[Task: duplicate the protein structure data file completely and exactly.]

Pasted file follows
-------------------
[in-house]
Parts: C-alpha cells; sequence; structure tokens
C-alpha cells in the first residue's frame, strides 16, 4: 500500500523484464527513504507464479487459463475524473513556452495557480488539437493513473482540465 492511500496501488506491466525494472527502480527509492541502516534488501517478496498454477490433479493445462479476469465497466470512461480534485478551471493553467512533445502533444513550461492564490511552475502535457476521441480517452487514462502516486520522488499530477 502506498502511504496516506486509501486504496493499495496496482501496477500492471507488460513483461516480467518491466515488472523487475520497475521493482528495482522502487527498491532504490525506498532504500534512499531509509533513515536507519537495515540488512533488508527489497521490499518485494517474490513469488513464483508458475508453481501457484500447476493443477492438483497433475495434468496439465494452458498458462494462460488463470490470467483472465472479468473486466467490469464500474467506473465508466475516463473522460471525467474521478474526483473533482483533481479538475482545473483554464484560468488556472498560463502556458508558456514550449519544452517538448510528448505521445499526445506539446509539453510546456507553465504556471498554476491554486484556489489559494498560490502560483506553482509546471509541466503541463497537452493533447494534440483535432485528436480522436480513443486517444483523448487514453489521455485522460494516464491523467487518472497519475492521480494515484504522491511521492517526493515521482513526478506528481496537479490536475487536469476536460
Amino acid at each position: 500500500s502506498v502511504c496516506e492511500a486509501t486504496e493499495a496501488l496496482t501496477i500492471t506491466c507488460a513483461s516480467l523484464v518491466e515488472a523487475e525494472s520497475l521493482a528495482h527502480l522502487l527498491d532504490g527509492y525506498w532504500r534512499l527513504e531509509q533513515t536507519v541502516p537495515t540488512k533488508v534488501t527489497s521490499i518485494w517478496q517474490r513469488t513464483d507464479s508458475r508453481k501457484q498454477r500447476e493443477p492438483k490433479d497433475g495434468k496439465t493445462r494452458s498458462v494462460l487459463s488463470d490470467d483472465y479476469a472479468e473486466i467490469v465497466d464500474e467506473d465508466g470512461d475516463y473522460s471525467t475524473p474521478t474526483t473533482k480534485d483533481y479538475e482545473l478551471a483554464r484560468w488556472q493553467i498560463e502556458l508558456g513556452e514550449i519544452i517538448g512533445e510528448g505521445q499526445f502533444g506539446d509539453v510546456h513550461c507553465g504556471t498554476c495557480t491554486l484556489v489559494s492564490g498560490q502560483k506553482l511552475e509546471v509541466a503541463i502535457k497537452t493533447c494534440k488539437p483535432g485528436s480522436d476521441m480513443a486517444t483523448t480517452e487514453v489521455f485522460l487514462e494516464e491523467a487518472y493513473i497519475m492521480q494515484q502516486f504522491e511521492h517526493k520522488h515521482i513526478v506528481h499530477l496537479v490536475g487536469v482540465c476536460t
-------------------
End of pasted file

[in-house]
Parts: C-alpha cells; sequence; structure tokens
C-alpha cells in the first residue's frame, strides 16, 4: 500500500523484464527513504507464479487459463475524473513556452495557480488539437493513473482540465 492511500496501488506491466525494472527502480527509492541502516534488501517478496498454477490433479493445462479476469465497466470512461480534485478551471493553467512533445502533444513550461492564490511552475502535457476521441480517452487514462502516486520522488499530477 502506498502511504496516506486509501486504496493499495496496482501496477500492471507488460513483461516480467518491466515488472523487475520497475521493482528495482522502487527498491532504490525506498532504500534512499531509509533513515536507519537495515540488512533488508527489497521490499518485494517474490513469488513464483508458475508453481501457484500447476493443477492438483497433475495434468496439465494452458498458462494462460488463470490470467483472465472479468473486466467490469464500474467506473465508466475516463473522460471525467474521478474526483473533482483533481479538475482545473483554464484560468488556472498560463502556458508558456514550449519544452517538448510528448505521445499526445506539446509539453510546456507553465504556471498554476491554486484556489489559494498560490502560483506553482509546471509541466503541463497537452493533447494534440483535432485528436480522436480513443486517444483523448487514453489521455485522460494516464491523467487518472497519475492521480494515484504522491511521492517526493515521482513526478506528481496537479490536475487536469476536460
Amino acid at each position: 500500500s502506498v502511504c496516506e492511500a486509501t486504496e493499495a496501488l496496482t501496477i500492471t506491466c507488460a513483461s516480467l523484464v518491466e515488472a523487475e525494472s520497475l521493482a528495482h527502480l522502487l527498491d532504490g527509492y525506498w532504500r534512499l527513504e531509509q533513515t536507519v541502516p537495515t540488512k533488508v534488501t527489497s521490499i518485494w517478496q517474490r513469488t513464483d507464479s508458475r508453481k501457484q498454477r500447476e493443477p492438483k490433479d497433475g495434468k496439465t493445462r494452458s498458462v494462460l487459463s488463470d490470467d483472465y479476469a472479468e473486466i467490469v465497466d464500474e467506473d465508466g470512461d475516463y473522460s471525467t475524473p474521478t474526483t473533482k480534485d483533481y479538475e482545473l478551471a483554464r484560468w488556472q493553467i498560463e502556458l508558456g513556452e514550449i519544452i517538448g512533445e510528448g505521445q499526445f502533444g506539446d509539453v510546456h513550461c507553465g504556471t498554476c495557480t491554486l484556489v489559494s492564490g498560490q502560483k506553482l511552475e509546471v509541466a503541463i502535457k497537452t493533447c494534440k488539437p483535432g485528436s480522436d476521441m480513443a486517444t483523448t480517452e487514453v489521455f485522460l487514462e494516464e491523467a487518472y493513473i497519475m492521480q494515484q502516486f504522491e511521492h517526493k520522488h515521482i513526478v506528481h499530477l496537479v490536475g487536469v482540465c476536460t